I’ve often heard the lament about the loss of “Catholic culture” and the need to “restore” it.  In fact, I’ve sung that lament myself, and deemed it valuable to appropriate some of the great artifacts from the Catholic culture of the past, from its poetry and music to its philosophy and apologetics.  

But I’ve had second thoughts about using “Catholic culture” as rallying cry. It’s neither clear to me what we are really want nor what Catholic culture was in the first place.  Let’s start with what is meant when we refer to there being a specific form of culture that is Catholic.  Certainly such a wish includes the restoration of the liturgy, not necessarily in Latin, but in its music and its majestic beauty.  Along with that, there is the architecture of our parish churches which went through a decade or so of circular designs, entirely unsuitable to the enactment of our liturgy. Then there are the great writers, both those of fiction and poetry, as well as the philosophers, theologians, historians, and scientists.  

Behind all this, I believe, is the desire for a unified culture, a culture that witnesses to a Christian worldview and morality. No doubt we should introduce the likes of Augustine, Aquinas, Michelangelo, Raphael, Palestrina, Lassus, Chaucer, Shakespeare, Mozart, Newman, and Undset to every generation. But, ask yourself, was there ever a period in Western civilization with a unified, Christian worldview, and, if so, would you really want to return to such an age? 

Some will recommend the Christian Europe of the thirteenth and fourteenth century. Yes, an overview of the high culture of those centuries reveals something of a unified vision of an ideal Christian life and society. But this was a time when reading and learning was confined to very few, including much of the clergy but not the common laity. Before the printing press, books in the form of folios were expensive found only among religious, the wealthy, and the fledging universities in Italy, France, and England. It’s doubtful that a serf serving his feudal lord really shared the same culture in any meaningful way.  It was also a time when state power and Church power were often combined in the way that resulted in religious wars, enforced abuse of religious liberty, and a Church leadership more interested in protecting its political and economic power than saving souls.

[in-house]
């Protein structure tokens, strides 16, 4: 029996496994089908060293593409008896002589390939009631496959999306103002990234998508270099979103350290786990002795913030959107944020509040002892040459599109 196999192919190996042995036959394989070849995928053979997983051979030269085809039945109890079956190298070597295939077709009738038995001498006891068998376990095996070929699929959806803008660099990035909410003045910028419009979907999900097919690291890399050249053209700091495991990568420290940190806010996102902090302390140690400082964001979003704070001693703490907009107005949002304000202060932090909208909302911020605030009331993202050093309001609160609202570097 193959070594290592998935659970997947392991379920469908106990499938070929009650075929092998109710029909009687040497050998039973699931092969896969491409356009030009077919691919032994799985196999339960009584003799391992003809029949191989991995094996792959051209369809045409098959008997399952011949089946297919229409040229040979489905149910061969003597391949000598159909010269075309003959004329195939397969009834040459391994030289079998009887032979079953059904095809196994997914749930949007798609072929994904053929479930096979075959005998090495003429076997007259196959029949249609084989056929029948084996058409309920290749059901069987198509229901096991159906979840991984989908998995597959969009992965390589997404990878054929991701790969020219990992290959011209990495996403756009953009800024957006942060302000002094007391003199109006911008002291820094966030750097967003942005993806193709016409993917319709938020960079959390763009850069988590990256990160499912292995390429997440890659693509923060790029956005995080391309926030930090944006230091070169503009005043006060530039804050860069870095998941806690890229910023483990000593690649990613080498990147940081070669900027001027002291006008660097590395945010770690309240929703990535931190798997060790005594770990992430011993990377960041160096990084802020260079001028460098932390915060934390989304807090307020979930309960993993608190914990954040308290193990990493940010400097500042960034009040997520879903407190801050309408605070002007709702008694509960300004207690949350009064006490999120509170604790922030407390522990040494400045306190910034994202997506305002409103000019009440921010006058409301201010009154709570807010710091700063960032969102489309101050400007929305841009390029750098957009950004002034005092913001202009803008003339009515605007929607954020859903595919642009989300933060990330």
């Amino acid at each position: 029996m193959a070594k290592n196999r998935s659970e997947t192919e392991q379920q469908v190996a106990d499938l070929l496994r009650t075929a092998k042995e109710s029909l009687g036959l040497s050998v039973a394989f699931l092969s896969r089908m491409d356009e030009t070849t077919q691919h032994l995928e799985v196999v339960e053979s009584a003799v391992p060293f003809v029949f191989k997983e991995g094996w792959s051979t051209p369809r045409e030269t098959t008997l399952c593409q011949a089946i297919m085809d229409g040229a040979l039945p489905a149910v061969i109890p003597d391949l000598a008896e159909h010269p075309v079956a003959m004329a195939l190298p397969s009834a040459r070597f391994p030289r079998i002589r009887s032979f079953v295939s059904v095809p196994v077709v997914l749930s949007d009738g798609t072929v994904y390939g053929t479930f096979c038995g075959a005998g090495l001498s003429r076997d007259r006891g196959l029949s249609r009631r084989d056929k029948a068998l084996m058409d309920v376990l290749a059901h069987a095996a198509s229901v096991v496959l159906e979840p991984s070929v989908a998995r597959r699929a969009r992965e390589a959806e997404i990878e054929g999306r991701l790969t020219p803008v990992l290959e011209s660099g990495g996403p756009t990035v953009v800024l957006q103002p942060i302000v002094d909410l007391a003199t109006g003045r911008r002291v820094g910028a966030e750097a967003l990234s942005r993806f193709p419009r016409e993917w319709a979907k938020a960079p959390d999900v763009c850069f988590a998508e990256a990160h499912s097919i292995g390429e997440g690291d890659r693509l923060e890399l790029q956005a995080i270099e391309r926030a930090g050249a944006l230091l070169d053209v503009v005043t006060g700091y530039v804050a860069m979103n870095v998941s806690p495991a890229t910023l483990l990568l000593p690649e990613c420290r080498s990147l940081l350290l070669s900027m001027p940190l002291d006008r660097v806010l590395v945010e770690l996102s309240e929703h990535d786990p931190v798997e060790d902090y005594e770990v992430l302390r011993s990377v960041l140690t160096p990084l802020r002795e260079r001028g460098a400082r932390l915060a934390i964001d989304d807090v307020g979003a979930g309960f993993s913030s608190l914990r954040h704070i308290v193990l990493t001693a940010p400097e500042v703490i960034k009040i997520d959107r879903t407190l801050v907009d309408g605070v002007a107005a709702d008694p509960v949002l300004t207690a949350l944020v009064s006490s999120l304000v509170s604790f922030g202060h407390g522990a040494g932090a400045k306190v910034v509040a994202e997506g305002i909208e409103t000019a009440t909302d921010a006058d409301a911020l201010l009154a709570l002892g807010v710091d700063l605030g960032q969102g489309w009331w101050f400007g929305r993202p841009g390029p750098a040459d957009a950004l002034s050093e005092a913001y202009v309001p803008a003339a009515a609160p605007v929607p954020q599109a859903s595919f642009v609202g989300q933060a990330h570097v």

The largely unchecked power of the Vatican in the late Middle Ages opened the door the money-making scheme of selling indulgences in order to pay for the building the new design of St. Peter’s Basilica.  The abusive means of selling indulgences, including lies from priests and the papacy (Justin II and Leo X) about their efficacy, resulted in an uprising, led by Martin Luther of Germany, and the result was the Reformation and split in the Church. In less than one hundred years, the Catholic culture of Europe had been shattered, represented literally by the vast destruction of stained-glass windows, statues, paintings, altars, folios, and vestments by reformist gangs.

The Catholic culture that should be restored is non-political; both schools and the households are where that culture can be reappropriated. After all, if young people are formed within a Catholic culture, it will be what they demand of their children’s schools going forward, in addition to the kind of households they will establish. But, at the end of the day, Catholic culture will only be restored if individual Catholics commit to creating that culture in their lives.